Linux Software Raid

This article provides a process for replacing a failed hard disc in a Linux software RAID array. Before you begin, please read the Raid hard disk replacement guide.

Introduction

The state of the active Linux software RAID devices can be viewed by running:

cat /proc/mdstat

Software RAID in Linux is implemented by the multiple devices (MD) driver. MD devices can be managed via the mdadm utility. Read the man page for more details on usage.

If an error occurs on a sector read, the error will be returned to the operating system and a log entry will be placed in the system logs like:

Oct  6 09:38:56 coloserver kernel: status = 0x51
Oct  6 09:38:56 coloserver kernel: scsi0: ERROR on channel 2, id 128, lun 0, CDB: Read (10) 00 02 d0 23 79 00 00 7e 00 
Oct  6 09:38:56 coloserver kernel: Current sdc: sense key Medium Error
Oct  6 09:38:56 coloserver kernel: Additional sense: Logical unit communication failure
Oct  6 09:38:56 coloserver kernel: end_request: I/O error, dev sdc, sector 47195001

The error message will also be available by running dmesg.

When an error is returned to the operating system on a member device of a MD device, the MD driver will mark the member device as failed. An example of a failed device is:

# cat /proc/mdstat
Personalities : [raid1]
read_ahead 1024 sectors
Event: 11
md4 : active raid1 sdb1[1] sda1[0](F)
      513984 blocks [2/1] [_U]
       
unused devices: <none>

In the output above, the (F) indicates that the device /dev/sda1 is in a failed state. The array members status [_U] shows which member devices are Up. In this case it shows that the second numbered member (i.e. the device with [1]). If you are confused, simply look for the (F).

Be utterly sure that you chose the correct device, otherwise you may DESTROY data!

Install Grub

Grub should be installed on another hard disk, so the system can still boot with the primary boot device removed. If this is not completed you will need to have recovery media available to boot from.

  1. Launch grub as the root user.

  2. From the grub shell run the following commands to install grub onto the disk /dev/sdb

    grub> device (hd0) /dev/sdb   # maps /dev/sdb onto the "hd0" label (temporary, lasts until you quit GRUB)
    grub> root (hd0,0)            # tell GRUB where to find the root of the filesystem (and thus /boot)
    grub> setup (hd0)             # installs GRUB to hd0 aka. /dev/sdb
    grub> quit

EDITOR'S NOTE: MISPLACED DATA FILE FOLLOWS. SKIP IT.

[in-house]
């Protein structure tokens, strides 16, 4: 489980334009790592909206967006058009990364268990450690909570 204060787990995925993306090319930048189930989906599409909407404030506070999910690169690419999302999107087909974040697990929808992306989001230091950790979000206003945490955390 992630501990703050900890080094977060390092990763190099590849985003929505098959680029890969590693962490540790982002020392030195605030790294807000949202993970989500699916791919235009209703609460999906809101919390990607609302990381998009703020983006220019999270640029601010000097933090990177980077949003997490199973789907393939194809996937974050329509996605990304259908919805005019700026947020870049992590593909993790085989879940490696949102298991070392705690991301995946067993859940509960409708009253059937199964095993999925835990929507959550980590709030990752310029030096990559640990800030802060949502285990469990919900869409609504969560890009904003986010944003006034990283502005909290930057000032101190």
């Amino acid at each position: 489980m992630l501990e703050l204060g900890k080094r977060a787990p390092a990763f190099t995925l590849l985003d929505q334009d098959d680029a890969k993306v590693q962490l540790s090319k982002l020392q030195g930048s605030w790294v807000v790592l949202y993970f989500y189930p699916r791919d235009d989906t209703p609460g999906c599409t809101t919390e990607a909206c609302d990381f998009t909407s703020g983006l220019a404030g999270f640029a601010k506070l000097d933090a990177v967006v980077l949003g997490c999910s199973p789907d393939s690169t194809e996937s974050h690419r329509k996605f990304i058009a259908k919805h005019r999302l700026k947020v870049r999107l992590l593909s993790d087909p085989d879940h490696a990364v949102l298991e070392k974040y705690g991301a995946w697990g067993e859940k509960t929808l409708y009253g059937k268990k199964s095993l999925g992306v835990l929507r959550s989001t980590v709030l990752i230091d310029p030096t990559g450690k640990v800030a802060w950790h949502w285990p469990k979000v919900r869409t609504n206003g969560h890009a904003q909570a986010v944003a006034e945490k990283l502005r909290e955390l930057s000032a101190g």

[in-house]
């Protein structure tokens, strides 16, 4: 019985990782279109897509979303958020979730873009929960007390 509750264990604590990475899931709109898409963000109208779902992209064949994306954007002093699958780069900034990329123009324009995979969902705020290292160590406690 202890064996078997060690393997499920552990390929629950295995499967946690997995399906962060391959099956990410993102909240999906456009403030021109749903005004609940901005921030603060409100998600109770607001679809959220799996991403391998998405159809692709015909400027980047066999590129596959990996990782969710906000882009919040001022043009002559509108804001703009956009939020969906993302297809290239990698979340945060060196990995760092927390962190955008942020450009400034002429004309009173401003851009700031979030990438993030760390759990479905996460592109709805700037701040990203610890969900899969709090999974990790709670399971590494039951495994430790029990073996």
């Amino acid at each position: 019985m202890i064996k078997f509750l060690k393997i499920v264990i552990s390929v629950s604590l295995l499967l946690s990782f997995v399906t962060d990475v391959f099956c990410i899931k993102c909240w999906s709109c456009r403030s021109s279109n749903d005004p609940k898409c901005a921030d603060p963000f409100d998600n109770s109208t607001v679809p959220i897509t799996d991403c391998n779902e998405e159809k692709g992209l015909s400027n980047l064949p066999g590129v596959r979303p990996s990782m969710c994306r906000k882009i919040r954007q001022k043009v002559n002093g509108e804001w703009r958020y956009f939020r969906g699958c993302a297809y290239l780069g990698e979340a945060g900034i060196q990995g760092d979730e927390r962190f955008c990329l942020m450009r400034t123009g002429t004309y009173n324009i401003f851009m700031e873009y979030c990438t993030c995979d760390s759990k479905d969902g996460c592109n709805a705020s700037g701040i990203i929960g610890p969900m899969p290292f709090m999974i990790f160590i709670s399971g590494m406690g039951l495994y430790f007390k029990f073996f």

3. You now have grub installed onto /dev/sdb. If you need to boot of this disk, you will need to set it as the primary boot drive in the bios or boot menu prompt.

Disk Removal

The procedure is pretty similar for ATA, SATA, SAS and SCSI systems, but SCSI, SAS & SATA let you hot add/remove drives. This step only deals with hot removal.

  1. Determine the device name of the failed disk. It is absolutely imperative that you do not stuff this step up.

  2. Disable smartd as this will prevent us from pulling the device from the RAID array:

    service smartd stop || /etc/init.d/smartd stop
    ps -C smartd
  3. Gather the list of all md devices that contain the failed disc:

    grep /dev/FAILED /proc/mdstat

    Where FAILED is your disk that has failed, e.g sda

  4. Remove the drive from all MD devices. For all partitions on the drive with the failure run:

    mdadm -f /dev/mdX /dev/FAILED_PARTX
    mdadm -r /dev/mdX /dev/FAILED_PARTX
  5. For hotswap SCSI/SATA/SAS, tell Linux to remove the device:
    1. Firstly, get the drive id:

      # cat /proc/scsi/scsi
      Host: scsi0 Channel: 00 Id: 00 Lun: 00
        Vendor: FUJITSU  Model: MAW3073NC        Rev: 0104
        Type:   Direct-Access                    ANSI SCSI revision: 03
      Host: scsi0 Channel: 00 Id: 01 Lun: 00
        Vendor: FUJITSU  Model: MAW3073NC        Rev: 0104
        Type:   Direct-Access                    ANSI SCSI revision: 03
    2. In this case, we want to remove the first drive:

      echo "scsi remove-single-device" 0 0 0 0 > /proc/scsi/scsi
  6. Now remove the fail disk from the machine.

Disk Addition

At this stage you should have grub installed on the remain hard disks that contain /boot.

  1. Insert the new hdd into the server, it should be of equal or greater capacity. And equal or greater RPM spindle speed.
  2. Now you need re-detect the hard disk on the SCSI channel you removed one from earlier.

    echo "scsi add-single-device" 0 0 0 0 > /proc/scsi/scsi
  3. Confirm you can see the new hard disk when you run cat /proc/scsi/scsi

Partition Table Setup & Raid Re-Sync

Now that you have the replacement drive installed into the machine you want to setup the partition table on the disk so you can begin a raid re-sync.

The easiest way to copy the partition table from disk to another, is to use sfdisk.

  1. To copy the partition table from /dev/sdb to /dev/sda you would run

    sfdisk -d /dev/sdb | sfdisk /dev/sda
  2. Check that it's re-silvering. MD will intelligently queue the partitions so the drives aren't hammered by several parallel reads/writes.

    cat /proc/mdstat

Clean Up

At this stage you should have a machine suffering from heavy IO load as MDADM re-syncs the raid array. If you are finding the load is causing to much of an impact on your business operations, you can slow down the rate of syncing.

  • Sync Speed:

    1. To check the max rate of the raid re-sync on the md1 raid device you would run

      cat /sys/block/md1/md/sync_speed_max
    2. To change this value you would use the echo command like such

      echo "50000" > /sys/block/md1/md/sync_speed_max
  • SMARTD:

    1. Now that the drive has been swapped, you want to start smartd again

      service smartd start


See also:

References/External Links